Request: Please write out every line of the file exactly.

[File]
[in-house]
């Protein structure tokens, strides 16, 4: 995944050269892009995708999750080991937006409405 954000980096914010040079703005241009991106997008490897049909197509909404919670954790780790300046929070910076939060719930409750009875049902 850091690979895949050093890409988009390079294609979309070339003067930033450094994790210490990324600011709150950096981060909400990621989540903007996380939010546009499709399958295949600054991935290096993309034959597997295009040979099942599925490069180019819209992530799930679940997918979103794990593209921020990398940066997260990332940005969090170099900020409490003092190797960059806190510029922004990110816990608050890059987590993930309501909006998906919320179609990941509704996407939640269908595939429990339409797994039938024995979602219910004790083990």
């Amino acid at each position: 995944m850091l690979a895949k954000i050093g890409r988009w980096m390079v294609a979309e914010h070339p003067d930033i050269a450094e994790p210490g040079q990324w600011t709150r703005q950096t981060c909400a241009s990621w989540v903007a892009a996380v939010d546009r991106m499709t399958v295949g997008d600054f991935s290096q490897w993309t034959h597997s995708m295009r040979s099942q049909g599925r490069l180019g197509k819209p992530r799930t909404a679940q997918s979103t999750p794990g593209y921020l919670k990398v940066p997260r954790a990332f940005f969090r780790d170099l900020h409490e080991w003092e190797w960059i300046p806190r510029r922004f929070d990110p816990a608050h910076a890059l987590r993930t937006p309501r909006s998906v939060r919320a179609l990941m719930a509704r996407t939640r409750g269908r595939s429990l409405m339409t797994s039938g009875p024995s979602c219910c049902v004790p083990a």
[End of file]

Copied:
[in-house]
């Protein structure tokens, strides 16, 4: 995944050269892009995708999750080991937006409405 954000980096914010040079703005241009991106997008490897049909197509909404919670954790780790300046929070910076939060719930409750009875049902 850091690979895949050093890409988009390079294609979309070339003067930033450094994790210490990324600011709150950096981060909400990621989540903007996380939010546009499709399958295949600054991935290096993309034959597997295009040979099942599925490069180019819209992530799930679940997918979103794990593209921020990398940066997260990332940005969090170099900020409490003092190797960059806190510029922004990110816990608050890059987590993930309501909006998906919320179609990941509704996407939640269908595939429990339409797994039938024995979602219910004790083990």
């Amino acid at each position: 995944m850091l690979a895949k954000i050093g890409r988009w980096m390079v294609a979309e914010h070339p003067d930033i050269a450094e994790p210490g040079q990324w600011t709150r703005q950096t981060c909400a241009s990621w989540v903007a892009a996380v939010d546009r991106m499709t399958v295949g997008d600054f991935s290096q490897w993309t034959h597997s995708m295009r040979s099942q049909g599925r490069l180019g197509k819209p992530r799930t909404a679940q997918s979103t999750p794990g593209y921020l919670k990398v940066p997260r954790a990332f940005f969090r780790d170099l900020h409490e080991w003092e190797w960059i300046p806190r510029r922004f929070d990110p816990a608050h910076a890059l987590r993930t937006p309501r909006s998906v939060r919320a179609l990941m719930a509704r996407t939640r409750g269908r595939s429990l409405m339409t797994s039938g009875p024995s979602c219910c049902v004790p083990a």